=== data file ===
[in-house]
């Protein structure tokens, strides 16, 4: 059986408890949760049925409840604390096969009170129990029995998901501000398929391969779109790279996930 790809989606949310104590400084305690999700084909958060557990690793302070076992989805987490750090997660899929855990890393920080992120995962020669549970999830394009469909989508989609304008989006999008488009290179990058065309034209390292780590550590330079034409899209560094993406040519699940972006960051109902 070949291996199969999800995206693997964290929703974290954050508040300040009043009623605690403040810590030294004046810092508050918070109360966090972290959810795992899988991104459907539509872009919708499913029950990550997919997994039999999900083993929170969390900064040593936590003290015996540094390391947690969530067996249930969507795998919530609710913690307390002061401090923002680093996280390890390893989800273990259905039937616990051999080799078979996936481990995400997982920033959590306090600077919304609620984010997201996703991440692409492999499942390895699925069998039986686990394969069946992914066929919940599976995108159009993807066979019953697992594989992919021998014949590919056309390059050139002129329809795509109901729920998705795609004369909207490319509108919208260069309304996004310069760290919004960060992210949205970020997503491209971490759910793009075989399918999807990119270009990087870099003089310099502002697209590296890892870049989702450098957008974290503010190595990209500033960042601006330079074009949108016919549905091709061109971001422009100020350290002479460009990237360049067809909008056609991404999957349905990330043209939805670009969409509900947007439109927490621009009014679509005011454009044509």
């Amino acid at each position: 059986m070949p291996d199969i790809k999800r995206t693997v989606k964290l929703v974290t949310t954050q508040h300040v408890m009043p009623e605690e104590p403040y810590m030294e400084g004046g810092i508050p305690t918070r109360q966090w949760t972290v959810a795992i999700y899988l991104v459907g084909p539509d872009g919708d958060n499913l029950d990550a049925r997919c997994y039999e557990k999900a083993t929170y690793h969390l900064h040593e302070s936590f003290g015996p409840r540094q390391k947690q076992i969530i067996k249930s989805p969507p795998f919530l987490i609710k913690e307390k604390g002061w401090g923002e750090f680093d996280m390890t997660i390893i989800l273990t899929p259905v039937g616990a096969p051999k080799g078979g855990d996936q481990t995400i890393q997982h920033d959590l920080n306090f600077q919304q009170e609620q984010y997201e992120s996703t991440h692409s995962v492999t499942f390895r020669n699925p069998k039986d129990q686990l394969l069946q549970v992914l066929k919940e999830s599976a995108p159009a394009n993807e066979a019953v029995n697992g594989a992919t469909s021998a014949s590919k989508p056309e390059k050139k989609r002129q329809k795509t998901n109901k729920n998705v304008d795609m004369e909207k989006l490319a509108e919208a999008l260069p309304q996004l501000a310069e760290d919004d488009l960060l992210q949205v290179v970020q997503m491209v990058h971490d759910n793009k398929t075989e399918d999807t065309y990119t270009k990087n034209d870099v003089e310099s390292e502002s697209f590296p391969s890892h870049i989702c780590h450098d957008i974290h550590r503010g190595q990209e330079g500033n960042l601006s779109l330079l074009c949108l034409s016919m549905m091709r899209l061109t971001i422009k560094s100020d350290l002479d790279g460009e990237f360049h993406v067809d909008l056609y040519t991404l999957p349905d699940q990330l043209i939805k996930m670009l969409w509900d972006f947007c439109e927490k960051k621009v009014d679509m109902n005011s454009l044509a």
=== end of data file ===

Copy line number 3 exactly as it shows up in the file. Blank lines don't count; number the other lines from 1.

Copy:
């Amino acid at each position: 059986m070949p291996d199969i790809k999800r995206t693997v989606k964290l929703v974290t949310t954050q508040h300040v408890m009043p009623e605690e104590p403040y810590m030294e400084g004046g810092i508050p305690t918070r109360q966090w949760t972290v959810a795992i999700y899988l991104v459907g084909p539509d872009g919708d958060n499913l029950d990550a049925r997919c997994y039999e557990k999900a083993t929170y690793h969390l900064h040593e302070s936590f003290g015996p409840r540094q390391k947690q076992i969530i067996k249930s989805p969507p795998f919530l987490i609710k913690e307390k604390g002061w401090g923002e750090f680093d996280m390890t997660i390893i989800l273990t899929p259905v039937g616990a096969p051999k080799g078979g855990d996936q481990t995400i890393q997982h920033d959590l920080n306090f600077q919304q009170e609620q984010y997201e992120s996703t991440h692409s995962v492999t499942f390895r020669n699925p069998k039986d129990q686990l394969l069946q549970v992914l066929k919940e999830s599976a995108p159009a394009n993807e066979a019953v029995n697992g594989a992919t469909s021998a014949s590919k989508p056309e390059k050139k989609r002129q329809k795509t998901n109901k729920n998705v304008d795609m004369e909207k989006l490319a509108e919208a999008l260069p309304q996004l501000a310069e760290d919004d488009l960060l992210q949205v290179v970020q997503m491209v990058h971490d759910n793009k398929t075989e399918d999807t065309y990119t270009k990087n034209d870099v003089e310099s390292e502002s697209f590296p391969s890892h870049i989702c780590h450098d957008i974290h550590r503010g190595q990209e330079g500033n960042l601006s779109l330079l074009c949108l034409s016919m549905m091709r899209l061109t971001i422009k560094s100020d350290l002479d790279g460009e990237f360049h993406v067809d909008l056609y040519t991404l999957p349905d699940q990330l043209i939805k996930m670009l969409w509900d972006f947007c439109e927490k960051k621009v009014d679509m109902n005011s454009l044509a």